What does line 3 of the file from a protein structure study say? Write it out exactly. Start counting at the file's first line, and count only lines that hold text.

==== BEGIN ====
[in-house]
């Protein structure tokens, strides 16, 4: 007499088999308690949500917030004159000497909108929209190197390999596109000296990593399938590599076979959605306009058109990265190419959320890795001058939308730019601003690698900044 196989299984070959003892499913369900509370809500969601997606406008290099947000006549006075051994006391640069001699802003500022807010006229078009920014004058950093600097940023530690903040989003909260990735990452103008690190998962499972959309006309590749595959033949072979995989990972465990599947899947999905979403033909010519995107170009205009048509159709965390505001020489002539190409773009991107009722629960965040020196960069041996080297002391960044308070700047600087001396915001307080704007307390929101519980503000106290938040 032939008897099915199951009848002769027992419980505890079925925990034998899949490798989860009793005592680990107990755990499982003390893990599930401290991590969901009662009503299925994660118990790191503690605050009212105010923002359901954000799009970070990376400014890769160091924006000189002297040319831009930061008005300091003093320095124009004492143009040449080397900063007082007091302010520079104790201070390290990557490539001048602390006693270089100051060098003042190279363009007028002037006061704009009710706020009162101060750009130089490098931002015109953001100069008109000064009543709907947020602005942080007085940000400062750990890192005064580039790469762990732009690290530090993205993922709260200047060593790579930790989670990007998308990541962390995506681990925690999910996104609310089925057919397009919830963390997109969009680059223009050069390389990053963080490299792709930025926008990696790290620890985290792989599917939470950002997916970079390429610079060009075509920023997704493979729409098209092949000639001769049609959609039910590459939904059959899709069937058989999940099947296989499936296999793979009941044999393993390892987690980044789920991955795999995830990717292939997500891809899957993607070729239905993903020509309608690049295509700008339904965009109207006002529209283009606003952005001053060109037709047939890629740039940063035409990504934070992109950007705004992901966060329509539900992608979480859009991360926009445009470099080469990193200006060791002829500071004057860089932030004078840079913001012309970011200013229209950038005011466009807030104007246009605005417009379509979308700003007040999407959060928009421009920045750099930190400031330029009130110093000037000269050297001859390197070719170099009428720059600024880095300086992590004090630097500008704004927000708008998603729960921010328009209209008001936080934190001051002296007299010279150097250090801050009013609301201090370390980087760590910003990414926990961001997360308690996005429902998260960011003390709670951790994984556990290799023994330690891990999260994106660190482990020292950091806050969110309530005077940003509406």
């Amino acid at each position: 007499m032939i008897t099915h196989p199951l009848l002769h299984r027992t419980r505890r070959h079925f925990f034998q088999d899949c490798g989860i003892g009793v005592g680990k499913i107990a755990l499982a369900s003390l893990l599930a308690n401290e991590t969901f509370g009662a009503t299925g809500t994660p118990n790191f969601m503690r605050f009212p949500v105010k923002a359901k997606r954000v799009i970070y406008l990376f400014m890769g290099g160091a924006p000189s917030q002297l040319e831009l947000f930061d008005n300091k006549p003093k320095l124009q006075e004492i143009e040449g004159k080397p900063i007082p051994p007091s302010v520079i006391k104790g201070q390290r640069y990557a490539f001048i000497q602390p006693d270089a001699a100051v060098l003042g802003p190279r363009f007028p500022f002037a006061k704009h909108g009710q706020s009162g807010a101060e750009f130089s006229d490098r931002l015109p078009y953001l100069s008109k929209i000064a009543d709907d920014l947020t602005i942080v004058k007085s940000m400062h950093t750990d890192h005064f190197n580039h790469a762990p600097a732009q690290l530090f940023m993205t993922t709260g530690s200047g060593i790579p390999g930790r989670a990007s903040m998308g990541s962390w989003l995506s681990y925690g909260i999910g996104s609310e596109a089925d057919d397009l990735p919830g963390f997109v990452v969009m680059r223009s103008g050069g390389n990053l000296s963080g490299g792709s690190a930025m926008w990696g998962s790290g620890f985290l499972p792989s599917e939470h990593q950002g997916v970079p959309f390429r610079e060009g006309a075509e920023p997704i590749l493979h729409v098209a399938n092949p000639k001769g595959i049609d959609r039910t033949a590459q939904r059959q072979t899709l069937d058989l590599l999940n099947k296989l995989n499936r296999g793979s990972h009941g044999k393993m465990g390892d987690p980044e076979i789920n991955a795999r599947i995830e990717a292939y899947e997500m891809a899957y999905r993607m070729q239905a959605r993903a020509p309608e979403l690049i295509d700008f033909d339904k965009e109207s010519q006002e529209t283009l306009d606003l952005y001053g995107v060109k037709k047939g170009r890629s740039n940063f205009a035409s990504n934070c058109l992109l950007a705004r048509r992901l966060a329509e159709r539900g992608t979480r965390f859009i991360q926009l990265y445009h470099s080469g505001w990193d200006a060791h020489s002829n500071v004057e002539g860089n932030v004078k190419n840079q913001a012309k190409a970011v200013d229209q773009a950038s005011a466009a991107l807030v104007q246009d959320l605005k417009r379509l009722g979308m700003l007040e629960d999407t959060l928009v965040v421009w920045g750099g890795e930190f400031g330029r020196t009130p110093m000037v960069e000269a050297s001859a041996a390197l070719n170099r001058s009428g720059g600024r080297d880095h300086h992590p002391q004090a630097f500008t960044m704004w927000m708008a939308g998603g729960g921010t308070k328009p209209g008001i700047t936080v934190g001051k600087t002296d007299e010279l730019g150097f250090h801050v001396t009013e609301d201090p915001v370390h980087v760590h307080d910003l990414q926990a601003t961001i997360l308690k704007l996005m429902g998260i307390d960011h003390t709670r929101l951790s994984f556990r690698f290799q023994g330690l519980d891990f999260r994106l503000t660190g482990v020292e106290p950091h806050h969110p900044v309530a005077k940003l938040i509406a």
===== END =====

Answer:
């Amino acid at each position: 007499m032939i008897t099915h196989p199951l009848l002769h299984r027992t419980r505890r070959h079925f925990f034998q088999d899949c490798g989860i003892g009793v005592g680990k499913i107990a755990l499982a369900s003390l893990l599930a308690n401290e991590t969901f509370g009662a009503t299925g809500t994660p118990n790191f969601m503690r605050f009212p949500v105010k923002a359901k997606r954000v799009i970070y406008l990376f400014m890769g290099g160091a924006p000189s917030q002297l040319e831009l947000f930061d008005n300091k006549p003093k320095l124009q006075e004492i143009e040449g004159k080397p900063i007082p051994p007091s302010v520079i006391k104790g201070q390290r640069y990557a490539f001048i000497q602390p006693d270089a001699a100051v060098l003042g802003p190279r363009f007028p500022f002037a006061k704009h909108g009710q706020s009162g807010a101060e750009f130089s006229d490098r931002l015109p078009y953001l100069s008109k929209i000064a009543d709907d920014l947020t602005i942080v004058k007085s940000m400062h950093t750990d890192h005064f190197n580039h790469a762990p600097a732009q690290l530090f940023m993205t993922t709260g530690s200047g060593i790579p390999g930790r989670a990007s903040m998308g990541s962390w989003l995506s681990y925690g909260i999910g996104s609310e596109a089925d057919d397009l990735p919830g963390f997109v990452v969009m680059r223009s103008g050069g390389n990053l000296s963080g490299g792709s690190a930025m926008w990696g998962s790290g620890f985290l499972p792989s599917e939470h990593q950002g997916v970079p959309f390429r610079e060009g006309a075509e920023p997704i590749l493979h729409v098209a399938n092949p000639k001769g595959i049609d959609r039910t033949a590459q939904r059959q072979t899709l069937d058989l590599l999940n099947k296989l995989n499936r296999g793979s990972h009941g044999k393993m465990g390892d987690p980044e076979i789920n991955a795999r599947i995830e990717a292939y899947e997500m891809a899957y999905r993607m070729q239905a959605r993903a020509p309608e979403l690049i295509d700008f033909d339904k965009e109207s010519q006002e529209t283009l306009d606003l952005y001053g995107v060109k037709k047939g170009r890629s740039n940063f205009a035409s990504n934070c058109l992109l950007a705004r048509r992901l966060a329509e159709r539900g992608t979480r965390f859009i991360q926009l990265y445009h470099s080469g505001w990193d200006a060791h020489s002829n500071v004057e002539g860089n932030v004078k190419n840079q913001a012309k190409a970011v200013d229209q773009a950038s005011a466009a991107l807030v104007q246009d959320l605005k417009r379509l009722g979308m700003l007040e629960d999407t959060l928009v965040v421009w920045g750099g890795e930190f400031g330029r020196t009130p110093m000037v960069e000269a050297s001859a041996a390197l070719n170099r001058s009428g720059g600024r080297d880095h300086h992590p002391q004090a630097f500008t960044m704004w927000m708008a939308g998603g729960g921010t308070k328009p209209g008001i700047t936080v934190g001051k600087t002296d007299e010279l730019g150097f250090h801050v001396t009013e609301d201090p915001v370390h980087v760590h307080d910003l990414q926990a601003t961001i997360l308690k704007l996005m429902g998260i307390d960011h003390t709670r929101l951790s994984f556990r690698f290799q023994g330690l519980d891990f999260r994106l503000t660190g482990v020292e106290p950091h806050h969110p900044v309530a005077k940003l938040i509406a």